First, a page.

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A Better Way to Create a Regulatory Sandbox

When regulators set out to create a sandbox, they often focus on the static, rule-like elements of sandbox design — framework documentation, eligibility requirements, even application fees. These elements are common across many sandbox initiatives and are now crystallized in numerous global landscaping reports. While sandbox teams may spend months or years debating preliminary design choices for a full-blown sandbox, a better approach might be to start out with a minimum viable product (MVP).

Woman uses mobile phone in Kenya
Photo: C. Schubert (CCAFS)

MVP is a well-worn concept in Silicon Valley. It’s basically a very simple version of a product that allows an entrepreneur to gather initial insights from the marketplace. The product is then refined based on feedback from early users. Regulators considering sandbox initiatives should take this concept to heart. A sandbox MVP launches quickly and provides an opportunity for feedback and iteration. Indeed, evidence from several jurisdictions suggests that initial sandbox designs often evolve and adapt to fit local market conditions.

Consider these examples:

Expanding from incumbents to FinTechs

The Hong Kong Monetary Authority (HKMA) initially launched its Fintech Supervisory Sandbox (FSS) as a program for incumbent banks. During the first year of operation, however, HKMA received applications from technology firms requesting direct access to the FSS and soliciting feedback on emerging FinTech projects. Against this backdrop, HKMA upgraded to FSS 2.0 in 2017. This version includes expanded access for both incumbents and nonbank technology firms; an FSS Chatroom to provide streamlined access, feedback and support for market participants; and increased formal coordination between HKMA, the Insurance Authority and Securities and Futures Commission on tests that may cut across multiple regulatory perimeters. By the end of August 2018, HKMA had received around 170 requests to access the chatroom. Nearly 70 percent of these requests were made by nonbank technology firms from Hong Kong and overseas.

Expanding from FinTechs to incumbents

The Bank of Sierra Leone's (BSL's) regulatory sandbox has gone the opposite direction. Launched in early 2017 as a cohort-based program to encourage local FinTech innovation, BSL’s dedicated sandbox team became the focal point within the bank on issues related to innovation. Based on its early experiences, the team found that the nascent FinTech market was producing only a few start-ups per year. Yet incumbents were frequently requesting access to the sandbox. By focusing only on start-ups, the team was making incumbents wait unnecessarily long to test their innovations. With increasing inquiries from incumbent financial institutions, BSL is now bifurcating its regulatory sandbox into two tracks: a cohort-based track for start-ups and a rolling admission/open door sandbox for incumbents.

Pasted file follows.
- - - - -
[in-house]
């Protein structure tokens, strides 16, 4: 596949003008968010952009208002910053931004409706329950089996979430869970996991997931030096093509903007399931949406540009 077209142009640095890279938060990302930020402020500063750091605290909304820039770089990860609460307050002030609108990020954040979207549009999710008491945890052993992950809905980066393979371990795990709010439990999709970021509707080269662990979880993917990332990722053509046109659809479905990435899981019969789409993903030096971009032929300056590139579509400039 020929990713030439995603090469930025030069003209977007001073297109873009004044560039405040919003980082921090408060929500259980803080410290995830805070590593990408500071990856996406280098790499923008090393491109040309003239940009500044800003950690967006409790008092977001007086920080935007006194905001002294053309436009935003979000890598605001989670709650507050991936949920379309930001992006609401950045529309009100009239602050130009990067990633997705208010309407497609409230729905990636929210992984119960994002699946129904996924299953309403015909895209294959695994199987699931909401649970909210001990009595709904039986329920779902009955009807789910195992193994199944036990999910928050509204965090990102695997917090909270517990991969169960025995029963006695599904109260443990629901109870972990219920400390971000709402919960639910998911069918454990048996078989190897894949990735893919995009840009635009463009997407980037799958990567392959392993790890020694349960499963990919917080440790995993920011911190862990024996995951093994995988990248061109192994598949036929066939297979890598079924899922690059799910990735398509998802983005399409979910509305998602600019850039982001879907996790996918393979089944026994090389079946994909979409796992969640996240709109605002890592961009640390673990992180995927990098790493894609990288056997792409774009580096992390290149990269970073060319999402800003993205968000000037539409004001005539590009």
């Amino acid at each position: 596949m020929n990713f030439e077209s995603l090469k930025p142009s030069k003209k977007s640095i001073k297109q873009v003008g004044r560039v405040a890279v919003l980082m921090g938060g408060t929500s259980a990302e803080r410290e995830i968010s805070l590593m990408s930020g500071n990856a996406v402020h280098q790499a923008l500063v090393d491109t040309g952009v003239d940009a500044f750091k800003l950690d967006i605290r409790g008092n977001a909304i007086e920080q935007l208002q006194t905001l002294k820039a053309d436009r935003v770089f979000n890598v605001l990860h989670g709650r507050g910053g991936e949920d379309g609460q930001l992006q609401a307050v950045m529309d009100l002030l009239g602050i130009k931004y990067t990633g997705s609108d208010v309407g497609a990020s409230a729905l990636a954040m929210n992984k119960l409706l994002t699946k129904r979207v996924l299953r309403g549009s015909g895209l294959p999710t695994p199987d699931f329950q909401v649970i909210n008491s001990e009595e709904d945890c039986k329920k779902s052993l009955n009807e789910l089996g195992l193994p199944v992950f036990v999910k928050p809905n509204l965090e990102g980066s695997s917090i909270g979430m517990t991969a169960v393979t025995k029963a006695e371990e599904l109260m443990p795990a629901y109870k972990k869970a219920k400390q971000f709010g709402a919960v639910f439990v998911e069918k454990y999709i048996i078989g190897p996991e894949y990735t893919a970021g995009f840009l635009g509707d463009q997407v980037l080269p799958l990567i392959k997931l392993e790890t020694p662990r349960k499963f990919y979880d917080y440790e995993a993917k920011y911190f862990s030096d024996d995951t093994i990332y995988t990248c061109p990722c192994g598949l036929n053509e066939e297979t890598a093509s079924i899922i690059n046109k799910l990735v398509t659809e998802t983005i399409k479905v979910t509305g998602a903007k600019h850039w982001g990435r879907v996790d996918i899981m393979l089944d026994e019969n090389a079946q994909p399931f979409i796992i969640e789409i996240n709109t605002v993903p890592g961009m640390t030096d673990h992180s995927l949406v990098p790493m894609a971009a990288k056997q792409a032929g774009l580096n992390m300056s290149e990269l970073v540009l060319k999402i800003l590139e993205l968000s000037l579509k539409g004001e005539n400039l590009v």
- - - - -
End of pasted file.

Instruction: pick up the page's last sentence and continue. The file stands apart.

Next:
Streamlined application processes

Many early sandbox initiatives adopted elaborate application processes. As a result, written applications would run dozens of pages while providing little actual insight into the nature of the innovation to be tested. In recent months, several jurisdictions have taken steps to streamline their application processes. Singapore has sharpened its sandbox application form and begun to explore whether “pre-defined (express) sandboxes” enable firms to conduct certain low-risk experiments more quickly. The Canadian Securities Administrators have mandated pre-application conferences to assess sandbox fit prior to triggering the formal review process. HKMA recently launched the FinTech Contact Point, a chatroom that enables market participants to discuss potential sandbox applications with HKMA. Bank Negara Malaysia has begun to develop communication and licensing mechanisms that firms can use as alternatives to the regulatory sandbox. Each of these changes flows from regulators’ early experiences processing and onboarding high-quality sandbox participants.

As we’ve written elsewhere, sandboxes are neither necessary nor sufficient to promote financial innovation. But if you determine a sandbox may be helpful in advancing your mandate, don’t be too worried about the first iteration. Think of it as a sandbox MVP. As these emerging experiences suggest, your sandbox is likely to evolve over time as you determine the best fit for your jurisdiction.

Topic: Policy

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Regulatory sandboxes may enable financial innovations that benefit excluded and underserved customers. In most cases, a regulatory sandbox is a framework set up by a financial sector regulator to allow small-scale, live testing of innovations by private firms in a controlled environment under the regulator’s supervision.

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